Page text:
Session Time: 12:30pm-2:00pm
Location: Research Hub - Kiosk 6
Disclosures: Mahya Beheshti, MD: Nothing to disclose
Objective: Preliminary analysis to determine the characteristics of visuospatial exploration in subjects with Parkinson’s disease (PD) and to explore the impact of professional art therapy (AT) intervention in a cohort of subjects with PD on visuospatial exploration.
Design: Dual-phase cross-sectional, controlled, and prospective.
Setting: Exploratory research.
Participants: 18 non-demented PD and 18 age-matched controls.
Interventions: 20 sessions of professional AT for PD subjects.
Main Outcome Measures: Motor and gait functions were assessed by MDS-UPDRS, Timed Up and Go test (TUG), and wearable accelerometers, cognitive and visuospatial functions by neuropsychological inventories (MoCA, Rey-Osterrieth Figure Test, Benton Visual Test (BVT)) and computerized testing (Navon Visual Test, Visual Research Test, and reaction time); binocular eye tracking was performed during the digital presentation of the BVT (Eyelink II) and eye movements were analyzed for number of saccades, saccade path length, spatial variance in the horizontal dimension. Psychological wellness was assessed by Beck Depression Index (BDI), Modified Fatigue Impact Scale, and PROMIS-Self-Efficacy scales. Outcome measures were re-assessed within a 1-month therapy termination of AT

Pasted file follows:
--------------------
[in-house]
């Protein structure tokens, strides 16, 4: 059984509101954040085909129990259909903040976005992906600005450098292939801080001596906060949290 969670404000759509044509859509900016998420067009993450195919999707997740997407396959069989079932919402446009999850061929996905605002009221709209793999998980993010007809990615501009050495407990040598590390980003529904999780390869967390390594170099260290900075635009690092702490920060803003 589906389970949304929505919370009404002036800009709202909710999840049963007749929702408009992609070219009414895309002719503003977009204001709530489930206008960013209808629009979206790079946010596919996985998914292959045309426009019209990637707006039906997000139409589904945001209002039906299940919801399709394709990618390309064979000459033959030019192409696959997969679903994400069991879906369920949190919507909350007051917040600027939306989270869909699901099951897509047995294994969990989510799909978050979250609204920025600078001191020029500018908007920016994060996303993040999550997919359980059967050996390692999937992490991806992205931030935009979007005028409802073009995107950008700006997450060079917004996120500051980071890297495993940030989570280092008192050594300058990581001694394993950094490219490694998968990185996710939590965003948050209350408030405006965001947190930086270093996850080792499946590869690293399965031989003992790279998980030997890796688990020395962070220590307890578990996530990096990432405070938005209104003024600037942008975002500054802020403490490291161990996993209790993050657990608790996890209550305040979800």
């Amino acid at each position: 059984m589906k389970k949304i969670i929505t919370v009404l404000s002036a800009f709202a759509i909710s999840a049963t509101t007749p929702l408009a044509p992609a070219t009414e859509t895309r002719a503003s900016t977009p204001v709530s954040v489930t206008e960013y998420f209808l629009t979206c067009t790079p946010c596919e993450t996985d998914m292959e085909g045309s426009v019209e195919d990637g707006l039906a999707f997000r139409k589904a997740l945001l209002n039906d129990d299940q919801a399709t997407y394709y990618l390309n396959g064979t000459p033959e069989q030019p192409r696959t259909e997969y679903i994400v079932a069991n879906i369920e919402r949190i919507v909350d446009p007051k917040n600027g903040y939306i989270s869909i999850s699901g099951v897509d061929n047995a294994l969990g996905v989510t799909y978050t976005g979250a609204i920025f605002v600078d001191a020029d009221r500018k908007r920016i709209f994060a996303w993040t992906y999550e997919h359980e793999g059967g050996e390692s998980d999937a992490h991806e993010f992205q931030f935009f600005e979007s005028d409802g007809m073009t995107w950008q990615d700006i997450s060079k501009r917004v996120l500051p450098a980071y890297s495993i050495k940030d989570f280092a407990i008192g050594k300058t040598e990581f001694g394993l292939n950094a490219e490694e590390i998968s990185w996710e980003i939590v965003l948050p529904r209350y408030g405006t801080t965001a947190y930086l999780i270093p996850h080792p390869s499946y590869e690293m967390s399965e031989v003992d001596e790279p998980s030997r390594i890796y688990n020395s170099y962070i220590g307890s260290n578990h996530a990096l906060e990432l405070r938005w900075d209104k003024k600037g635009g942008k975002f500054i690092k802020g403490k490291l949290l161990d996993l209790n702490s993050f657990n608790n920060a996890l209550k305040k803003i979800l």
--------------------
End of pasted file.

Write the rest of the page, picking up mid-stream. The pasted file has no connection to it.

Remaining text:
Results: PD subjects initially showed a larger number of saccades relative to controls, but approached controls post-AT [PD1 25 CI:(18.6-22.7); control 20.6 CI:(18.6-22.7); PD2 19.8, CI: (22.4 – 27.7]. Saccadic path lengths were larger in PD participants pre-AT relative to controls. Post-AT it decreased (PD1:2511 CI(2423-2597), Control:1817 CI(1751-1883), PD2:1621 CI(1551-1691). Saccade spatial variance had the same pattern initially and post-AT[Control 6.5 CI: (6.4-6.7); PD1 7 CI: (6.8 – 7.1); PD2 6.8 CI: (6.6 – 6.9)].
Conclusions: Parkinson’s patients show evidence of disruptions in eye movement planning with related impairments in transsaccadic and spatial working memory. In fact, cognitive impairments in PD may a by higher level ocular motor control deficits. AT, as a novel rehabilitation strategy, may improve visuospatial planning and visual exploration. Neuro-rehabilitative assessment and training regimens that focus on visuospatial factors may improve cognitive performance and quality of life in PD.
Level of Evidence: Level I
To cite this abstract in AMA style:Beheshti M, Mania D, Rizzo J, Hudson TE. ‘Unveiling’ the Effect of Art Therapy on Eye Movement Phenotype in Parkinson’s Disease [abstract]. PM R. 2019; 11(S2)(suppl 2). https://pmrjabstracts.org/abstract/unveiling-the-effect-of-art-therapy-on-eye-movement-phenotype-in-parkinsons-disease/. Accessed May 10, 2021.
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